The slandering of John Mack
November 13, 2015
OPINION by OTIS PAGE
Why I believe Planning Commissioner John Mack was slandered — a malicious act to disgrace him in the Nov. 10 meeting of the Arroyo Grande City Council.
Let me explain as follows:
The three Council members — Barbara Harmon, Jim Guthrie, Mayor Pro Tem Kristen Barneich — and even Tim Brown who supported Mack — believed Mack intentionally quit claimed his house to avoid the conflict of interest charge filed by developer Nick Tompkins. Respected Councilman Guthrie was particularly articulate in making this accusation.
But — and this is the crux of the matter — no one asked what was Mack’s true intent in this matter — even though in his concluding remarks Guthrie suggested that Mack had not come forth to explain what he did. I suggest he was never given the opportunity.
I believe Mack’s intent was never to lie and cheat in using the quit claim issue to avoid the conflict of interest charge.
Mack believed he had no conflict then, and that fact has been subsequently confirmed by the FPPC that considered the quit claim issue. Nevertheless, Mack has been slandered by the accusations — he has been trashed.
Barneich wandered all over the place on Mack’s personal issues in her indictment that he intentionally attempted to circumvent the law.
Where Harmon perceived that Mack’s “appearance of conflict” was the issue after considering the FPPC’s determination, I suggest the following:
The appearance of a council conspiracy on this matter regarding Mack was confirmed by Brown. He stated there was a “rush to judgment” by the three that supported Tompkins’s claim — particularly citing Harmon and Barneich.
The perception by the citizens following this matter was that there was conspiracy involved certain council members supporting Tompkins.
Many citizens supporting Mack giving comments in the Nov.10 meeting stated so. Adding to this, Guthrie praised Tompkins for bringing the complaint in his concluding remarks. The perception of conspiracy was a real factor among the citizen observers who saw the contradictions and unfairness in the whole matter.
I believe Arroyo Grande’s respected Director of Community Development, Terersa McClish, appears to be a party with Tompkins to undermine Mack. Tompkins’ statement to the council, and the staff documents attended to the city agenda on the hearing of the matter by McClish, substantiates the apparent intimacy between McClish and Tompkins on the matter. The record here is very clear.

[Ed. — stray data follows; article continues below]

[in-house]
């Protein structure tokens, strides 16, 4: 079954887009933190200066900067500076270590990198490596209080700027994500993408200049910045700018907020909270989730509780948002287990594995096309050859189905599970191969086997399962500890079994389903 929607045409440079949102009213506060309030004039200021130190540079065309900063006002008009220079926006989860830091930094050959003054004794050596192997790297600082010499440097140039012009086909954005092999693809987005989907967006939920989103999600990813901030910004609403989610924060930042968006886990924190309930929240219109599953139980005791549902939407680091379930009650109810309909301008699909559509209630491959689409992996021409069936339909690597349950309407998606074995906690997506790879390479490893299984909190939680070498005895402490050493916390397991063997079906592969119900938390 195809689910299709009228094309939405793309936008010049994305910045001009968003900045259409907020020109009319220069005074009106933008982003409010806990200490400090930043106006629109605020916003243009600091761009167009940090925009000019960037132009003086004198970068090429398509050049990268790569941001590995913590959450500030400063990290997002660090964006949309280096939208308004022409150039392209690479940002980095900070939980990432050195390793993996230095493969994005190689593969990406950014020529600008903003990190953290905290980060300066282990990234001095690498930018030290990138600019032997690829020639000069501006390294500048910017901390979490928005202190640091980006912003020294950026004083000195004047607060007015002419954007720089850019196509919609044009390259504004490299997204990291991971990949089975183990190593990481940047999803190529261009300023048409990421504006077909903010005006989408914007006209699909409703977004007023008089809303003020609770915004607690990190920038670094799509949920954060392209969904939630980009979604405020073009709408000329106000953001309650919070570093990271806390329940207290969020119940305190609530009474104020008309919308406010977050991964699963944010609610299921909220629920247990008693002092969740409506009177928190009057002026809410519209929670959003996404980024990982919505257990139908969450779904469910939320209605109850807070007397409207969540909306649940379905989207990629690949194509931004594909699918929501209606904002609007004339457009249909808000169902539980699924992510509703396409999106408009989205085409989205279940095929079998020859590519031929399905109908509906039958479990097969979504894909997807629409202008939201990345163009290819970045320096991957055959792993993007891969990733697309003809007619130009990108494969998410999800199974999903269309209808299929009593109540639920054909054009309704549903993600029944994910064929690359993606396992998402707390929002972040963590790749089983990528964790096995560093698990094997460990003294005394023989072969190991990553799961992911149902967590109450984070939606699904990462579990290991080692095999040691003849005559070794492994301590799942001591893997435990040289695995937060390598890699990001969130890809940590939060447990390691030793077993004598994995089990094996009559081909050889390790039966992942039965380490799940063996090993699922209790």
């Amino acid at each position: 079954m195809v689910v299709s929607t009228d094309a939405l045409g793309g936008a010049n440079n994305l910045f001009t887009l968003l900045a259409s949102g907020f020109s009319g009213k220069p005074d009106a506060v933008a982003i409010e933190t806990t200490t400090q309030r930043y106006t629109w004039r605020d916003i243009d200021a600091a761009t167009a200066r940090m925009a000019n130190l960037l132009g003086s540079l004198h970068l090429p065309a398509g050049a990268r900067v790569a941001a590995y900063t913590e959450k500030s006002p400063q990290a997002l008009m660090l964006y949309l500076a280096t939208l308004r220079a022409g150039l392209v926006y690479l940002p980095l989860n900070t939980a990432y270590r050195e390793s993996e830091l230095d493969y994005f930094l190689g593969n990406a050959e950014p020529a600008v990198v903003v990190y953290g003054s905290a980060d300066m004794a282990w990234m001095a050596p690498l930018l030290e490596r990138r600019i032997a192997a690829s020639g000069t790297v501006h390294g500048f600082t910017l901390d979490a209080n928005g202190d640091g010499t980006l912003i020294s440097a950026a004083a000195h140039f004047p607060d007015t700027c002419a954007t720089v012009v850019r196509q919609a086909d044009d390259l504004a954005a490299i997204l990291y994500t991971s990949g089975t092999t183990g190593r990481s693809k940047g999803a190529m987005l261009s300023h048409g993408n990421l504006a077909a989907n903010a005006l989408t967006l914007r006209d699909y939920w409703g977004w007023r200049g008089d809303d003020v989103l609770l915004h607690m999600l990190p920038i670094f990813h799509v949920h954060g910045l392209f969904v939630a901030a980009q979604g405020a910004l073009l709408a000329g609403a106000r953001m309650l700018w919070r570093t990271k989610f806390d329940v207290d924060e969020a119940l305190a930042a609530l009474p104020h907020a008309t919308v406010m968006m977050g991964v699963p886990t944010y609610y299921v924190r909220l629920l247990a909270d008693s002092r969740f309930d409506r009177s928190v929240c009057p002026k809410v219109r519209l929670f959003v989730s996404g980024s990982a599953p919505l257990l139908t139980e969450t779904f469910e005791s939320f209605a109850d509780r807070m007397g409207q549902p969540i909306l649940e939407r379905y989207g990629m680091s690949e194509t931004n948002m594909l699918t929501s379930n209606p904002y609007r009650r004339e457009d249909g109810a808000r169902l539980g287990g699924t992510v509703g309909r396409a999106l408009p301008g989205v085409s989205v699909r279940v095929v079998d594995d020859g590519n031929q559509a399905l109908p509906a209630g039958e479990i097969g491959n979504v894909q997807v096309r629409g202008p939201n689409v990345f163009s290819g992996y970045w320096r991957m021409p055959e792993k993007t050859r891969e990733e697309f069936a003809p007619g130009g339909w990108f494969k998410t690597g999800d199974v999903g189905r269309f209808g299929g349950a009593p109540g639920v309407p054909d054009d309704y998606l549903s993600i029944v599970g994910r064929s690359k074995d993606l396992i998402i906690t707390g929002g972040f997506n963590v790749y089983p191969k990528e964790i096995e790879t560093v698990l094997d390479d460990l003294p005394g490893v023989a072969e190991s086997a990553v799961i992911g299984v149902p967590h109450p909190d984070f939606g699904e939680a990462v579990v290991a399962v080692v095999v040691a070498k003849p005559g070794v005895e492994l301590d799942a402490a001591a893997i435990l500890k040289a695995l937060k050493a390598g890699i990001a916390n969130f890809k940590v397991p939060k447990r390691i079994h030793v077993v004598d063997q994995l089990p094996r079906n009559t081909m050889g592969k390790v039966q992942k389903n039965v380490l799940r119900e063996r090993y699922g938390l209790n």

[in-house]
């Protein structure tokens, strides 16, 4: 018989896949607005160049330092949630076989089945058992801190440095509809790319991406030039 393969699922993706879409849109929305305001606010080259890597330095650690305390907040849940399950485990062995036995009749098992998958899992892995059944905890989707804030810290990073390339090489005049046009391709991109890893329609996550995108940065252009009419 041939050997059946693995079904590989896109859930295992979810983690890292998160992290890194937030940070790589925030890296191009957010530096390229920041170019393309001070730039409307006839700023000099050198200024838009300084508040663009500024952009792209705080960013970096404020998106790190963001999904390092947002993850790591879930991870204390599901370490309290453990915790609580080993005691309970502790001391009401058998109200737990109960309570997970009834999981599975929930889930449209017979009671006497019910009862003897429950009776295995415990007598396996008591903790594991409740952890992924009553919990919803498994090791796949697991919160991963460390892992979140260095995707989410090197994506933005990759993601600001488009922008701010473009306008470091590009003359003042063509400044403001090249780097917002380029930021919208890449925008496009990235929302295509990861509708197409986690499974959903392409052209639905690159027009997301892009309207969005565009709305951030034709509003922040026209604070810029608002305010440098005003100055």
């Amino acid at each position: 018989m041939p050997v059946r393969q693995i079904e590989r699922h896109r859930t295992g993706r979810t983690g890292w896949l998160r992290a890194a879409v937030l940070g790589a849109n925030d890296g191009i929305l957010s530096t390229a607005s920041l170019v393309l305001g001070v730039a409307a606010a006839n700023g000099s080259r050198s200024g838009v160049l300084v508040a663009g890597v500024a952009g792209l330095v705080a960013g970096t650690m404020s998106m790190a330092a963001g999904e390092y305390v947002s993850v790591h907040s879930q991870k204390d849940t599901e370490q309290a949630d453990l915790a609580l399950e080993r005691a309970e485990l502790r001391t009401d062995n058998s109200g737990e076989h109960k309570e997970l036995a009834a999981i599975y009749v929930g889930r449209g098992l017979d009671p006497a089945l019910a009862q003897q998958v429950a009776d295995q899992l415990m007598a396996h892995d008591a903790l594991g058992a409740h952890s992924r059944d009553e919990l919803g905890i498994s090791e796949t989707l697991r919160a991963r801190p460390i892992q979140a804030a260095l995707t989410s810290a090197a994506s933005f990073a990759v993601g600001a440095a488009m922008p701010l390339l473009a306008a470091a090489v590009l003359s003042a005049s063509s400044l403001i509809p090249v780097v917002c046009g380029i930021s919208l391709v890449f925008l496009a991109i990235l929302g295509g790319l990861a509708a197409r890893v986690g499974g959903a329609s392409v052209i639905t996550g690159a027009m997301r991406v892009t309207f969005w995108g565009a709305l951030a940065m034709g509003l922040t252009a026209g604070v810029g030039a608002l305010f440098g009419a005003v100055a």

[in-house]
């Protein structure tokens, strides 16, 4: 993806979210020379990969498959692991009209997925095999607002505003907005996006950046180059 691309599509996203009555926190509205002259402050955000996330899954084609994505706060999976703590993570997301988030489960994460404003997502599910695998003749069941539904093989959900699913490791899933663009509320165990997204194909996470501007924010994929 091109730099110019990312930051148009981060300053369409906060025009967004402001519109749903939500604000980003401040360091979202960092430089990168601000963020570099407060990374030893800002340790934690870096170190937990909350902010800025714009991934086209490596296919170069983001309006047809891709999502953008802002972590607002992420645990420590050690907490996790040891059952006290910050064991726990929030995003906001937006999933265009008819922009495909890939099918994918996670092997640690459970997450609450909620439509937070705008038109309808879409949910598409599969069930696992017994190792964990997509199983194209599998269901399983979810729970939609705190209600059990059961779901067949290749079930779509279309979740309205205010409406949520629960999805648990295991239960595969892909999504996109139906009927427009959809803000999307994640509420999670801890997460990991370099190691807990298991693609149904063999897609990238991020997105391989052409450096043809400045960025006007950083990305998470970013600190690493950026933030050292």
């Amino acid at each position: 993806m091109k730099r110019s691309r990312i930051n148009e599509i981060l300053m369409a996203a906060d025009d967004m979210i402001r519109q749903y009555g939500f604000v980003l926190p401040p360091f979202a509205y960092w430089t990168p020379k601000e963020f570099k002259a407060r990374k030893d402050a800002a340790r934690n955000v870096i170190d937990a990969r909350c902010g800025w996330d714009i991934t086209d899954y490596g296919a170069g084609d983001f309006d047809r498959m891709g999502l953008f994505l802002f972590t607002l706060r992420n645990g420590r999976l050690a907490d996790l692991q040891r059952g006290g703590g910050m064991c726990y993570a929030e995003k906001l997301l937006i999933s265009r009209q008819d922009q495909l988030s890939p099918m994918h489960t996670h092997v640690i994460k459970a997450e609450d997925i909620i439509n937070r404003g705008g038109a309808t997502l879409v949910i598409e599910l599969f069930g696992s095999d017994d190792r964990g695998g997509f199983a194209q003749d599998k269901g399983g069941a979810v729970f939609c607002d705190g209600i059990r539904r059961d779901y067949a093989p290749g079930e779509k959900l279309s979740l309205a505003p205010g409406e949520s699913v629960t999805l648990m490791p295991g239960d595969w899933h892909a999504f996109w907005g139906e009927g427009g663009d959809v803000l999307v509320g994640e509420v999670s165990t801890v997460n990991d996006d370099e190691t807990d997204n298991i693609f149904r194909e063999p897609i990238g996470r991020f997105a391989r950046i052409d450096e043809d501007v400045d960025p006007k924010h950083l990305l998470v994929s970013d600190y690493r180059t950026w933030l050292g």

In the most generous explanation of their conduct, McClish and Tompkins wanted the project approved — as did the threesome. For those citizens following this debacle, this appeared to be a conspiracy to have Tompkins project approved.
I repeat as follows: If the council would have dismissed this matter after the FPPC ruled in Mack’s favor, it would have gone away. But by addressing the issue the council opened Pandora’s box with the possible motivations:
To either sincerely resolve the matter on a judgment to depose Mack. I do not believe this was the motivation. This was a hanging jury.
Or to rationalize and explain their conduct on the matter that appeared to suggest conspiracy. I believe this was definitely a factor considering the negative political aspect of the issue.
Or to politically embarrass Mack — to punish him — despite the fact that the FPPC has determined there was no conflict! Whether by intention or not the three did disparage Mack while — ironically –believing and alleging Mack intentionally lied.
The threesome never addressed what was Mack’s true intent. He was never asked. And he certainly — during the “fog of war” — was not given the opportunity to defend himself on the “intent question.” He was convicted first and tried later on Nov. 10. And he was found not guilty but thoroughly trashed during the hearing.
The rational by Barneich that item 12a on this subject was not dismissed from the council agenda to hear from the citizens was fulfilled by angry comments from citizens supporting Mack. But this testimony did not deter the three from trashing Mack in their subsequent concluding remarks after hearing the overwhelming support of Mack by the citizens.
Council member Brown gave a reluctant but moving support of Mack. Mayor Jim Hill gave a precise and factual summary. Hill ended by reminding listeners that the FPPC denied Tompkins’ complaint against Mack because he did not have a conflict of interest regarding Tompkins’ project.
The council’s surprising five votes not to convict Mack was a possible result of the three council members realizing their political interests were exposed and more important than their support of Tompkins. If so, the political reality on the matter was acknowledged.
The vote, led by Harmon after the Mayor’s excellent concluding remarks, is greatly appreciated by the citizens supporting Mack. But the prior concluding remarks trashing Mack added to the gasp of surprise when the council did not convict him.
Besides all this — why wasn’t the whole issue handled under California Code 54957 in closed session?
Why isn’t a commissioner given the same protection that city employees are given in closed session on “conduct issues?” At least Mack could have been castigated behind closed doors.
Someone owes Mack an apology. Probably the citizens in the election year 2016.
Otis Page is a citizen of Arroyo Grande.
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